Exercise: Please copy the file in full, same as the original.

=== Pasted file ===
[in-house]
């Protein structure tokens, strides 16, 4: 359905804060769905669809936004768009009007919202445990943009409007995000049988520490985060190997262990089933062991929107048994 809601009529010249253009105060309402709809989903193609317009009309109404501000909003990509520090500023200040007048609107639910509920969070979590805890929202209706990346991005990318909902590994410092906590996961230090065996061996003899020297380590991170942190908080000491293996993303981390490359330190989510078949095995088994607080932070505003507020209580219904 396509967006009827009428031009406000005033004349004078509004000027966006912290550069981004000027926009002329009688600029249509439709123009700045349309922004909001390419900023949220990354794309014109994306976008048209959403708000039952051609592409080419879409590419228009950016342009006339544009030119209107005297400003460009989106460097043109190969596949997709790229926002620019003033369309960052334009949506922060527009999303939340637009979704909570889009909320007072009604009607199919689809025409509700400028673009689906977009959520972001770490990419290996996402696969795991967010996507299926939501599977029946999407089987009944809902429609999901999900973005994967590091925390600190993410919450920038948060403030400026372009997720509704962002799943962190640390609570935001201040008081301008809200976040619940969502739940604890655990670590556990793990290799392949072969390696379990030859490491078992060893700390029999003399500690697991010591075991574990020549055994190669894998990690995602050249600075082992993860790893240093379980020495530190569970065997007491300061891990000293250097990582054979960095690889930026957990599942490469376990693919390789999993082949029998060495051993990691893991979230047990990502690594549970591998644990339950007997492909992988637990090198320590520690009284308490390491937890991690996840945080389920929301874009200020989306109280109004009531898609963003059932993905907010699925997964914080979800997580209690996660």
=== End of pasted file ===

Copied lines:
[in-house]
């Protein structure tokens, strides 16, 4: 359905804060769905669809936004768009009007919202445990943009409007995000049988520490985060190997262990089933062991929107048994 809601009529010249253009105060309402709809989903193609317009009309109404501000909003990509520090500023200040007048609107639910509920969070979590805890929202209706990346991005990318909902590994410092906590996961230090065996061996003899020297380590991170942190908080000491293996993303981390490359330190989510078949095995088994607080932070505003507020209580219904 396509967006009827009428031009406000005033004349004078509004000027966006912290550069981004000027926009002329009688600029249509439709123009700045349309922004909001390419900023949220990354794309014109994306976008048209959403708000039952051609592409080419879409590419228009950016342009006339544009030119209107005297400003460009989106460097043109190969596949997709790229926002620019003033369309960052334009949506922060527009999303939340637009979704909570889009909320007072009604009607199919689809025409509700400028673009689906977009959520972001770490990419290996996402696969795991967010996507299926939501599977029946999407089987009944809902429609999901999900973005994967590091925390600190993410919450920038948060403030400026372009997720509704962002799943962190640390609570935001201040008081301008809200976040619940969502739940604890655990670590556990793990290799392949072969390696379990030859490491078992060893700390029999003399500690697991010591075991574990020549055994190669894998990690995602050249600075082992993860790893240093379980020495530190569970065997007491300061891990000293250097990582054979960095690889930026957990599942490469376990693919390789999993082949029998060495051993990691893991979230047990990502690594549970591998644990339950007997492909992988637990090198320590520690009284308490390491937890991690996840945080389920929301874009200020989306109280109004009531898609963003059932993905907010699925997964914080979800997580209690996660």